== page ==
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Cichlid fishes are a key model system in the study of adaptive radiation, speciation and evolutionary developmental biology. More than 1600 cichlid species inhabit freshwater and marginal marine environments across several southern landmasses. This distributional pattern, combined with parallels between cichlid phylogeny and sequences of Mesozoic(More)
More than 99 per cent of the roughly 58,000 living vertebrate species have jaws. This major clade, whose members are collectively known as gnathostomes ('jawed mouths'), made its earliest definitive appearance in the Silurian period, 444-416 million years (Myr) ago, with both the origin of the modern (crown-group) radiation and the presumptive invasion of(More)
Adaptive radiations, bouts of morphological divergence coupled with taxonomic proliferation, underpin biodiversity. The most widespread model of radiations assumes a single round, or 'early burst', of elevated phenotypic divergence followed by a decline in rates of change or even stasis. A vertebrate-specific model proposes separate stages: initial(More)
Despite the attention focused on mass extinction events in the fossil record, patterns of extinction in the dominant group of marine vertebrates-fishes-remain largely unexplored. Here, I demonstrate ecomorphological selectivity among marine teleost fishes during the end-Cretaceous extinction, based on a genus-level dataset that accounts for lineages(More)
The phylogeny of Silurian and Devonian (443-358 million years (Myr) ago) fishes remains the foremost problem in the study of the origin of modern gnathostomes (jawed vertebrates). A central question concerns the morphology of the last common ancestor of living jawed vertebrates, with competing hypotheses advancing either a chondrichthyan- or(More)
Low-frequency cells in the anteroventral cochlear nucleus (AVCN) can be sensitive to changes in the spatiotemporal pattern of discharges across their auditory nerve (AN) inputs (). This sensitivity suggests that these cells may be tuned to particular spatiotemporal patterns, or features, in the discharge patterns of populations of AN fibers. To evaluate and(More)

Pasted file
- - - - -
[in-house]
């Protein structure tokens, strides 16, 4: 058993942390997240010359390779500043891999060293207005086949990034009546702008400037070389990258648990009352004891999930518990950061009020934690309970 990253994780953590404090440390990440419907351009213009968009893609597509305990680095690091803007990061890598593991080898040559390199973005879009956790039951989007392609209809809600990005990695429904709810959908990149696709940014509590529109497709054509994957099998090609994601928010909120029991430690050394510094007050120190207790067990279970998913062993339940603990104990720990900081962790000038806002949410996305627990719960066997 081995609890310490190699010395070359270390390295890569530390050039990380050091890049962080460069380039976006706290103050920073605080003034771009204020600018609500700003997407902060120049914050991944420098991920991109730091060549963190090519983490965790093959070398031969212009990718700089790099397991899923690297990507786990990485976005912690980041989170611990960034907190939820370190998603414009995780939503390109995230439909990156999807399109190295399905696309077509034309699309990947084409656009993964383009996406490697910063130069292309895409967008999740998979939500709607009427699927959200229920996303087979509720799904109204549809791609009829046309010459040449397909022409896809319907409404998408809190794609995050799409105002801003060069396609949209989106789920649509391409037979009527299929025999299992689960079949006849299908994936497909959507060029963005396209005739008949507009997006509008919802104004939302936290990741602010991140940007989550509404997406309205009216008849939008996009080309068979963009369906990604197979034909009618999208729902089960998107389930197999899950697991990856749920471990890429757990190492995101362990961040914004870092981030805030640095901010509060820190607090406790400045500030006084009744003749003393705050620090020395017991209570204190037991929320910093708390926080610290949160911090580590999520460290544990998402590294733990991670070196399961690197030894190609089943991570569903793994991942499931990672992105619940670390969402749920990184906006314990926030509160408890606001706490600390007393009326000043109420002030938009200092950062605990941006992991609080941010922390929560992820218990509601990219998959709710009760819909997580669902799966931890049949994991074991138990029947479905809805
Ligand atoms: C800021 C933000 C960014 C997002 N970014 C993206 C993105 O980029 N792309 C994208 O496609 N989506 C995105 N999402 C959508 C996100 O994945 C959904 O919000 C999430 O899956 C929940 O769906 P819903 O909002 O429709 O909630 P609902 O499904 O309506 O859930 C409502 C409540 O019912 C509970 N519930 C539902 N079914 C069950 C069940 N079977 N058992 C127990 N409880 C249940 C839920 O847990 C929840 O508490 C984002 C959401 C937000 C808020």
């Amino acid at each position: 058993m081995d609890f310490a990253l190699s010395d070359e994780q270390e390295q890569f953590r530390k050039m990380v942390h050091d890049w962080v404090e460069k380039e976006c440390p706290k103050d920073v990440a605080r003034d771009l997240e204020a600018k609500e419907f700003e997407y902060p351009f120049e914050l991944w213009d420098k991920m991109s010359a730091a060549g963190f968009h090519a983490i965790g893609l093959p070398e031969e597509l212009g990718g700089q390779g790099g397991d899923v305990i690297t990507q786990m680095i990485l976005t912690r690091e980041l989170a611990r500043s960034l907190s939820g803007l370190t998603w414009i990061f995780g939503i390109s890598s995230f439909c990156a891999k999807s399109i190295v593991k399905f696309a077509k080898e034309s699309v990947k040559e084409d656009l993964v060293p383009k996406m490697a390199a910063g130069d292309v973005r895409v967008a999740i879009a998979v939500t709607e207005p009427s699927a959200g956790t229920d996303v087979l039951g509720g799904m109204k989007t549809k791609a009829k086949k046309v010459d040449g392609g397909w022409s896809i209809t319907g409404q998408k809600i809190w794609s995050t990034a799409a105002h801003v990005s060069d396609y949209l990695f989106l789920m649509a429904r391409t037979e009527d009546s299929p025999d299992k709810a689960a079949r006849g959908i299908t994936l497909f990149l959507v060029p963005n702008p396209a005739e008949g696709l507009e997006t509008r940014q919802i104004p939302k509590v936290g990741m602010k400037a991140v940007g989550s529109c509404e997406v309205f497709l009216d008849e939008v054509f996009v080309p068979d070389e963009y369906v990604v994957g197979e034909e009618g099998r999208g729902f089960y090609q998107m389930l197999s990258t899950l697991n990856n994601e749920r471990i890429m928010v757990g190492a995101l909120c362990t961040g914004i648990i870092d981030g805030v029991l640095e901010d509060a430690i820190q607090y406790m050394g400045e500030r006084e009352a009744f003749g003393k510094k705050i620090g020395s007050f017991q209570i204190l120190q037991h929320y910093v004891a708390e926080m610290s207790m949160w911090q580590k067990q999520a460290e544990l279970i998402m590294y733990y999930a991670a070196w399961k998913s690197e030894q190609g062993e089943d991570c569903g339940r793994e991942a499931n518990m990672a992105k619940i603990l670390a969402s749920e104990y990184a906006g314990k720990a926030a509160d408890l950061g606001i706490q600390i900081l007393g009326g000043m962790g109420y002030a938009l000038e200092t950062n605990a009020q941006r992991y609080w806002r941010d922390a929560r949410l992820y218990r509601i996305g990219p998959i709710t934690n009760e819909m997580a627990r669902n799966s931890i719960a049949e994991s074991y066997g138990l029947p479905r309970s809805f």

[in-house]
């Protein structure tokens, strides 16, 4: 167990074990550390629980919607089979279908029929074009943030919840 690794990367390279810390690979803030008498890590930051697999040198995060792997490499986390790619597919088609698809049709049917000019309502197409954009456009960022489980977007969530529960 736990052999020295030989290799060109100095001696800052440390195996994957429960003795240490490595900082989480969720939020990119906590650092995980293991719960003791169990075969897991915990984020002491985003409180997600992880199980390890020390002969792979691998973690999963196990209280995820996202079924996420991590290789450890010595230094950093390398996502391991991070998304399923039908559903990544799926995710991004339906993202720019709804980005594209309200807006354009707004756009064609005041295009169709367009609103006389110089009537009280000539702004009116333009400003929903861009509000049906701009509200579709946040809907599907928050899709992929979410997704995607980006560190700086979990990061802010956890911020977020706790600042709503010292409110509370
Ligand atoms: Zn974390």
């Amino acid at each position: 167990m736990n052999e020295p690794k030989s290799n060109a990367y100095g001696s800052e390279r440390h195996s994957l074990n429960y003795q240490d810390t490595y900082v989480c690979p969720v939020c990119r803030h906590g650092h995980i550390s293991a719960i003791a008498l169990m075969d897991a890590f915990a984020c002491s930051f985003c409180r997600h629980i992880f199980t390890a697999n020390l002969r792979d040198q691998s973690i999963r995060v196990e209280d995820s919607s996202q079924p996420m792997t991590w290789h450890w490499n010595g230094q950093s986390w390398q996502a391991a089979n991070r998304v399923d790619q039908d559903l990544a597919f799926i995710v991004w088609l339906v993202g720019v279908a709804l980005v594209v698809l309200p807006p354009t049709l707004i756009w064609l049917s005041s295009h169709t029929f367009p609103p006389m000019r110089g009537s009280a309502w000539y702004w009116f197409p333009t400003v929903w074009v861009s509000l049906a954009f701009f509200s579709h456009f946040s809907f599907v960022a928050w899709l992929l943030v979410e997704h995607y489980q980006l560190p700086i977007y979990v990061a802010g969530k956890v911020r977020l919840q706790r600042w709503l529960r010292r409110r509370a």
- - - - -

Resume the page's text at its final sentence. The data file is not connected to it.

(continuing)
Osteichthyans comprise two divisions, each containing over 32,000 living species [1]: Sarcopterygii (lobe-finned fishes and tetrapods) and Actinopterygii (ray-finned fishes). Recent discoveries from China highlight the morphological disparity of early sarcopterygians and extend their origin into the late Silurian [2-4]. By contrast, the oldest unambiguous(More)
The Actinopterygii (ray-finned fishes) is the largest and most diverse vertebrate group, but little is agreed about the timing of its early evolution. Estimates using mitochondrial genomic data suggest that the major actinopterygian clades are much older than divergence dates implied by fossils. Here, the timing of the evolutionary origins of these clades(More)
Large-bodied suspension feeders (planktivores), which include the most massive animals to have ever lived, are conspicuously absent from Mesozoic marine environments. The only clear representatives of this trophic guild in the Mesozoic have been an enigmatic and apparently short-lived Jurassic group of extinct pachycormid fishes. Here, we report several new(More)